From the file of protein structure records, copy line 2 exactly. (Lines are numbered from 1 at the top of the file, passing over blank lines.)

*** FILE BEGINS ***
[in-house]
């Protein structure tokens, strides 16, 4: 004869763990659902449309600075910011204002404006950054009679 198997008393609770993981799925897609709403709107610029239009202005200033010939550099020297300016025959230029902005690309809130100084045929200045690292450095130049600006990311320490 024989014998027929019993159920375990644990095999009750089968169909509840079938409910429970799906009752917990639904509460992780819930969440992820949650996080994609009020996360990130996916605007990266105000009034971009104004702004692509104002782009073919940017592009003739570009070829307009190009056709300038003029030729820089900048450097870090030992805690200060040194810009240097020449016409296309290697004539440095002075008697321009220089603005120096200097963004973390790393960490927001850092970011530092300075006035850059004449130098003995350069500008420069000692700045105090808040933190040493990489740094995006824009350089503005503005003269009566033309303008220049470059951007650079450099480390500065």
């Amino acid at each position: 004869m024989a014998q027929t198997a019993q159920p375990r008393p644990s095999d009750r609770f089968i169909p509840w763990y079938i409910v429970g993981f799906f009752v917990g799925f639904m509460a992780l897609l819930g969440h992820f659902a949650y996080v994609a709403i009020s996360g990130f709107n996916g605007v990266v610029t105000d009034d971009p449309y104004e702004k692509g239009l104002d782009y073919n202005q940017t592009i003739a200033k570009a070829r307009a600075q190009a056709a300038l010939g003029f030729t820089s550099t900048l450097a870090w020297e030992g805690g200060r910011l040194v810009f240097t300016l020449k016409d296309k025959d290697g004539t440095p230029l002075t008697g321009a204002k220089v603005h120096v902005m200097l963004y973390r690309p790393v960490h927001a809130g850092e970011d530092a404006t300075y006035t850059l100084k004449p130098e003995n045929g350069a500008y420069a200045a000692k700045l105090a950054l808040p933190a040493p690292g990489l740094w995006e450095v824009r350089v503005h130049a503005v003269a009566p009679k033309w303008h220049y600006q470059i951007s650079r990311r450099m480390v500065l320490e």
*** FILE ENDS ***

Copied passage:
């Protein structure tokens, strides 16, 4: 004869763990659902449309600075910011204002404006950054009679 198997008393609770993981799925897609709403709107610029239009202005200033010939550099020297300016025959230029902005690309809130100084045929200045690292450095130049600006990311320490 024989014998027929019993159920375990644990095999009750089968169909509840079938409910429970799906009752917990639904509460992780819930969440992820949650996080994609009020996360990130996916605007990266105000009034971009104004702004692509104002782009073919940017592009003739570009070829307009190009056709300038003029030729820089900048450097870090030992805690200060040194810009240097020449016409296309290697004539440095002075008697321009220089603005120096200097963004973390790393960490927001850092970011530092300075006035850059004449130098003995350069500008420069000692700045105090808040933190040493990489740094995006824009350089503005503005003269009566033309303008220049470059951007650079450099480390500065």